What do you think happens in the young woman’s heart? “Oh! You’re the storng man I’ve been waiting for”? Of course not. We all recognize that such treatment would cause fear, revulsion, and disgust, ultimately resulting in rebellion. She would want to get away from him as soon as possible.

Our illustration reveals the first two predictable consequences that occur when someone violates the law of liberty: it always destroys love and incites rebellion. It happens wherever and in whatever circumstances our freedoms get violated….

Shirley’s family physician had sent her to see me because he was worried she might be suffering from depression. Getting a history form the 46-year-old woman was quite difficult. She sat with her hands between her legs, avoided all eye contact, and spoke in quiet tones with essentially no modulation to her voice.

If she responded at all, she tended to answer most questions with “I don’t know” or “I guess.” After long minutes of silence and patient questioning, this modestly obese woman who dressed rather plainly began to disclose her painful history of physical abuse by her husband.

Hesitantly she described one incident in which her husband told her he wanted dinner ready at 5:00 p.m.: she had worked diligently preparing the meal, but served it at 5:02 p.m. She cried as she related that her husband had begun to beat her, breaking her nose and blackening her eye. And while he was punching her, he stated, “I hate it when you make me do this. Why do you make me do this? If you would only serve dinner when you’re supposed to, I wouldn’t have to hit you. Don’t you know I only do this for your own good, because I love you?”

As Shirley recounted her ordeal, I made a comment criticizing her husband for his behavior. It was then that she looked up and made eye contact with me for the first time and said, “Oh no! It wasn’t his fault. If I would have had dinner ready on time, he wouldn’t have had to hit me.”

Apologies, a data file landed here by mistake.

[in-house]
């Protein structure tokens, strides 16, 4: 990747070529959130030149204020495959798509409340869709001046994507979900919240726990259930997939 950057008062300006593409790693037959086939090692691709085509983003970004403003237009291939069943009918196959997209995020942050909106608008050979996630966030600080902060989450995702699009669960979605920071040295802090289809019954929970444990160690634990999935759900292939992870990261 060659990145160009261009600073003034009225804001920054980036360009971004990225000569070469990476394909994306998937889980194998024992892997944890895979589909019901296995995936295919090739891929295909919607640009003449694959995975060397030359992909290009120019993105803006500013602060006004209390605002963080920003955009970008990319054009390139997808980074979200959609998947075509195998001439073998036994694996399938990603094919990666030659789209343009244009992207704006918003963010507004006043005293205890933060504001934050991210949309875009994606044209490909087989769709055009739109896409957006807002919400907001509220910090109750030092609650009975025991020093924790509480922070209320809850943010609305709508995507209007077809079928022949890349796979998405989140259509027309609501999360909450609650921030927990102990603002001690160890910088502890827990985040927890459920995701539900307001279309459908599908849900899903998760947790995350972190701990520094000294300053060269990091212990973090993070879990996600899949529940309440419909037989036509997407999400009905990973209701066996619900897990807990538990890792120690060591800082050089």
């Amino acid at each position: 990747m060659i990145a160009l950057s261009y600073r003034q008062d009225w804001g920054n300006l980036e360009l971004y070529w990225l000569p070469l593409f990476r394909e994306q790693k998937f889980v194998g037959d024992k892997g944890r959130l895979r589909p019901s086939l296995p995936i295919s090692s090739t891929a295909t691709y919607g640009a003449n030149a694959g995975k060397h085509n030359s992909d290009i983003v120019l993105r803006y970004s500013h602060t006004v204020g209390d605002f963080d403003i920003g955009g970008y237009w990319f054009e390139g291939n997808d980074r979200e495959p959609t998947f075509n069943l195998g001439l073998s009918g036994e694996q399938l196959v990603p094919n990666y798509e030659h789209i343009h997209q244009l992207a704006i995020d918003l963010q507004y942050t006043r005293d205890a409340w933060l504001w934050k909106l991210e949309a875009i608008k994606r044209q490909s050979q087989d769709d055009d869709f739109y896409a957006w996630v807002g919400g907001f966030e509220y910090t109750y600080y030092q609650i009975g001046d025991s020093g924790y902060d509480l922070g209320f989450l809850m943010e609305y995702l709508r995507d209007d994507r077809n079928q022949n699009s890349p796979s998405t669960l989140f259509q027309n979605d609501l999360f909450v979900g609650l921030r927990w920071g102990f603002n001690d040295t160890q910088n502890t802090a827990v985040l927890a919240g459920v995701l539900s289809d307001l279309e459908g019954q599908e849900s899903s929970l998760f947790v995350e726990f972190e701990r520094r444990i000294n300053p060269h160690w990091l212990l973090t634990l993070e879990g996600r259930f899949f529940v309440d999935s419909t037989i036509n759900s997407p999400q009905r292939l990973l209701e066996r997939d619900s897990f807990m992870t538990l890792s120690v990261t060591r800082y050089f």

The third predictable consequence when one surrenders to the violations of the law of liberty is that it will destroy individuality. When a person submits to the control of another for a sufficient period of time, it slowly erodes both his or her unique identity and the ability to think and reason for oneself. The submissive individual begins to think through the eyes of the controlling person rather than with his or her own mind.

Shirley was not an unusual case. No longer thinking for herself, she had surrendered her identity to her abusive husband and accepted his version of reality as her own. She had become little more than a shadow of her husband. Not only does the violation of freedom destroy love; if rebellion doesn’t restore freedom, then individuality itself vanishes and only shadows remain.

Order Dr. Jennings' book: Could It Be This Simple? A Biblical Model for Healing the Mind

Dr. Timothy R. Jennings' Web site: www.comeandreason.com

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Timothy R. Jennings, M.D.Timothy R. Jennings, M.D. is a board certified Christian psychiatrist, master psychopharmacologist, lecturer, international speaker and author. Dr. Jennings was recently voted one of America’s Top Psychiatrists by the Consumer’s Research Counsel of America, selected for membership in the Southern Psychiatric Association and been named Medical Director of Christmas Creek Village (a private Christian retreat). Dr. Jennings is a frequent guest on a variety of radio and television programs and has a private practice in Tennessee. His book and other materials can be obtained at his Web site www.comeandreason.com